It's nice to catch an act before everyone knows what's going on and enjoy that giddy satisfaction of having a pocket band all your own. San Antonio's poorly named Snowbyrd (the moniker suggests an awful Jimmy Buffet cover band from Denver) offer the rare chance to get in on the ground floor. These four rather normal-looking river walkers combine--and generally torment--a slew of classic influences (Mott the Hoople, Big Star, Clash) and end up producing a noise distinctly Texan, a punkish, reggae-inflected, well-lubricated twang. Mentored by legendary weirdo Jeff Smith (Hickoids, Loco Gringos), Snowbyrd are centered by brothers Chris and Scott Lutz, whose upcoming debut is going to be called either Bexar County Blackout or Another White Meat. Tough choice, whatever, but songs like "Figs 'n' Fountains" and the garage dub workout "St. Mary's" will thrill those looking for a band that everyone hasn't told them about - Darryl Smyers-Dallas Observer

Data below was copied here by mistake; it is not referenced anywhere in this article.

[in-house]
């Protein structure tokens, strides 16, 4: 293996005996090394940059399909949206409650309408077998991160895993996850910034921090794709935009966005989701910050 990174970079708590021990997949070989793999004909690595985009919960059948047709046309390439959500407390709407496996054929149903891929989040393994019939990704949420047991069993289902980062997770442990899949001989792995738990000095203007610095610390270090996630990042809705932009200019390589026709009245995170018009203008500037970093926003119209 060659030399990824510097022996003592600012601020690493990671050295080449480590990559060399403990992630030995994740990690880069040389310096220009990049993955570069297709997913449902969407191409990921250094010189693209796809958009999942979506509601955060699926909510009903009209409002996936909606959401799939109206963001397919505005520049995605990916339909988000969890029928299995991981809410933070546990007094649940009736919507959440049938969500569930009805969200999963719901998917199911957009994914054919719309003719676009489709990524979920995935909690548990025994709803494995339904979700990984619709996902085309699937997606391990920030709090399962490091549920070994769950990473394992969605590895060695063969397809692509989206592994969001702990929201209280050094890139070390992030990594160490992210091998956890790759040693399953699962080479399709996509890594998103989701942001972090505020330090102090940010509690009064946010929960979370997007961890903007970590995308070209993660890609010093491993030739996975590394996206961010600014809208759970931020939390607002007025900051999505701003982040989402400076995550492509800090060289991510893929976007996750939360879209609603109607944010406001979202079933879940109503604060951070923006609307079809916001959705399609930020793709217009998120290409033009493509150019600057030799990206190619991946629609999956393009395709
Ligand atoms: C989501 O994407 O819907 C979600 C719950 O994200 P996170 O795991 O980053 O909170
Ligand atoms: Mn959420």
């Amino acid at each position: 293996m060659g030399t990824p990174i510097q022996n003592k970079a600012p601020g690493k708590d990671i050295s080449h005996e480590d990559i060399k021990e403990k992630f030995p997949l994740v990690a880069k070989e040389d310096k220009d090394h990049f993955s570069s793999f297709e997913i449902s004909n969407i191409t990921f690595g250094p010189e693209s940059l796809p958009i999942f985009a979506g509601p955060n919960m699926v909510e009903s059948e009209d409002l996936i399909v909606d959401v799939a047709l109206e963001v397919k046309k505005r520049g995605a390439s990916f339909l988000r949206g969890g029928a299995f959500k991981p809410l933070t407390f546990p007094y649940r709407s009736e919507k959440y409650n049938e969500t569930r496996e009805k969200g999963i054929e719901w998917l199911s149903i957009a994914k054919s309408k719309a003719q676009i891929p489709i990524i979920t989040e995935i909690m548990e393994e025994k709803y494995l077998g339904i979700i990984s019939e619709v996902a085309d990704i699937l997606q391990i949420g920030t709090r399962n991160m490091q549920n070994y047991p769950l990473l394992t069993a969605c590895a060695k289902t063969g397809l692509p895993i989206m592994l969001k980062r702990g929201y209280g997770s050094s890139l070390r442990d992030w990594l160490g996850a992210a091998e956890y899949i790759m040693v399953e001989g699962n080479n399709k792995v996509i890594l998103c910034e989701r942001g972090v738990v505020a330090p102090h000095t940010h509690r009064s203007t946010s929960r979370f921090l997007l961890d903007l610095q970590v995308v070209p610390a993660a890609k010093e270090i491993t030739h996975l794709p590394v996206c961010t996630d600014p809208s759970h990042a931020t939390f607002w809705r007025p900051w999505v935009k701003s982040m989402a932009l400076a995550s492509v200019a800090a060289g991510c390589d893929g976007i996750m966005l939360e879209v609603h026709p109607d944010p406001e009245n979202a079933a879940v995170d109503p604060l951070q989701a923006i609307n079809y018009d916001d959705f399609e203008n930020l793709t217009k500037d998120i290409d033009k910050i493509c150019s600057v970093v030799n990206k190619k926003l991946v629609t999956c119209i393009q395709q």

Snowbyrd (2006-Saustex Media)



Snowbyrd is San Antonio's most innovative new band. The continuing collaboration of brothers Chris Dor (guitar and lead vocals) and Scott Lutz (lead guitar,pedal steel, keyboards and vocals), drummer Manuel Diosdado Castillo and bassist Mark Fleming defies easy description, comparison or categorization.

All four Snowbyrds are veterans of the San Antonio underground music scene, with Scott Lutz having spent many years playing in one South Texas' best
Mariachi groups. The band draws on elements of Brit Pop, Glam, Roots and Electronica, to create a sound very much their own.

You can hear the Big Star, the Mott the Hoople and the Clash all presented with a unique San Antonio / South Texas punk-pop ethos.

The four river city rockers lost their spiritual and musical home with the murder of Ram Ayala, proprietor of the world-famous netherworld venue,
Tacoland. In the two years since this tragic time, they have continued to write new material, play venues throughout Texas and the Southern United
States and rock to honor Ram, Tacoland and the lives of all the great San Antonio musicians who have come before them.